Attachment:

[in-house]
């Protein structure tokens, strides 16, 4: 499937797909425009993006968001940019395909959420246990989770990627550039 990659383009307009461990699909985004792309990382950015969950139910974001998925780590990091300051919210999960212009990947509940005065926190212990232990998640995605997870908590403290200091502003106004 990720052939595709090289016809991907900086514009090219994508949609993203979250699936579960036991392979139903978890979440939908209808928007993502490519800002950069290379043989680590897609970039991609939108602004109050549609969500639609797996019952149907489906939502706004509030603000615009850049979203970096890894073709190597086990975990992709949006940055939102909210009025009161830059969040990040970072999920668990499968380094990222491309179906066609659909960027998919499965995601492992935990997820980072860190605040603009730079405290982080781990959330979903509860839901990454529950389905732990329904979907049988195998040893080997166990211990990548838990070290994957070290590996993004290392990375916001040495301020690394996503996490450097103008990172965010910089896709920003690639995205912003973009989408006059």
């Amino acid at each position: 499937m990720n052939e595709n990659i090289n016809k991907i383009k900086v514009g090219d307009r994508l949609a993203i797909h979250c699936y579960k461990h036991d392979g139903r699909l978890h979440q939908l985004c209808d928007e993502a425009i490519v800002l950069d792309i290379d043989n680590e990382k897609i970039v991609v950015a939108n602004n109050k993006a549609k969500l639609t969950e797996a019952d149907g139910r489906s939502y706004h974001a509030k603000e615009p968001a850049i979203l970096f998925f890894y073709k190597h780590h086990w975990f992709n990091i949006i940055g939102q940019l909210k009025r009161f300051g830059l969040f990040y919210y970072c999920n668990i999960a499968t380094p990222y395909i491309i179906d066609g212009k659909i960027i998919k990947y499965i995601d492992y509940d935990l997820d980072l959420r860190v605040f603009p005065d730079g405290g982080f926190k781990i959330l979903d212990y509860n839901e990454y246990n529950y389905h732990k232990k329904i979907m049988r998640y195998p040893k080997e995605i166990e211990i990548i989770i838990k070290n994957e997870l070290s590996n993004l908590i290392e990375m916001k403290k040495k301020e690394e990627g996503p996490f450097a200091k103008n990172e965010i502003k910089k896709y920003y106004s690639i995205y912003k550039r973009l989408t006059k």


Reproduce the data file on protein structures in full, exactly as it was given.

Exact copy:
[in-house]
């Protein structure tokens, strides 16, 4: 499937797909425009993006968001940019395909959420246990989770990627550039 990659383009307009461990699909985004792309990382950015969950139910974001998925780590990091300051919210999960212009990947509940005065926190212990232990998640995605997870908590403290200091502003106004 990720052939595709090289016809991907900086514009090219994508949609993203979250699936579960036991392979139903978890979440939908209808928007993502490519800002950069290379043989680590897609970039991609939108602004109050549609969500639609797996019952149907489906939502706004509030603000615009850049979203970096890894073709190597086990975990992709949006940055939102909210009025009161830059969040990040970072999920668990499968380094990222491309179906066609659909960027998919499965995601492992935990997820980072860190605040603009730079405290982080781990959330979903509860839901990454529950389905732990329904979907049988195998040893080997166990211990990548838990070290994957070290590996993004290392990375916001040495301020690394996503996490450097103008990172965010910089896709920003690639995205912003973009989408006059």
């Amino acid at each position: 499937m990720n052939e595709n990659i090289n016809k991907i383009k900086v514009g090219d307009r994508l949609a993203i797909h979250c699936y579960k461990h036991d392979g139903r699909l978890h979440q939908l985004c209808d928007e993502a425009i490519v800002l950069d792309i290379d043989n680590e990382k897609i970039v991609v950015a939108n602004n109050k993006a549609k969500l639609t969950e797996a019952d149907g139910r489906s939502y706004h974001a509030k603000e615009p968001a850049i979203l970096f998925f890894y073709k190597h780590h086990w975990f992709n990091i949006i940055g939102q940019l909210k009025r009161f300051g830059l969040f990040y919210y970072c999920n668990i999960a499968t380094p990222y395909i491309i179906d066609g212009k659909i960027i998919k990947y499965i995601d492992y509940d935990l997820d980072l959420r860190v605040f603009p005065d730079g405290g982080f926190k781990i959330l979903d212990y509860n839901e990454y246990n529950y389905h732990k232990k329904i979907m049988r998640y195998p040893k080997e995605i166990e211990i990548i989770i838990k070290n994957e997870l070290s590996n993004l908590i290392e990375m916001k403290k040495k301020e690394e990627g996503p996490f450097a200091k103008n990172e965010i502003k910089k896709y920003y106004s690639i995205y912003k550039r973009l989408t006059k």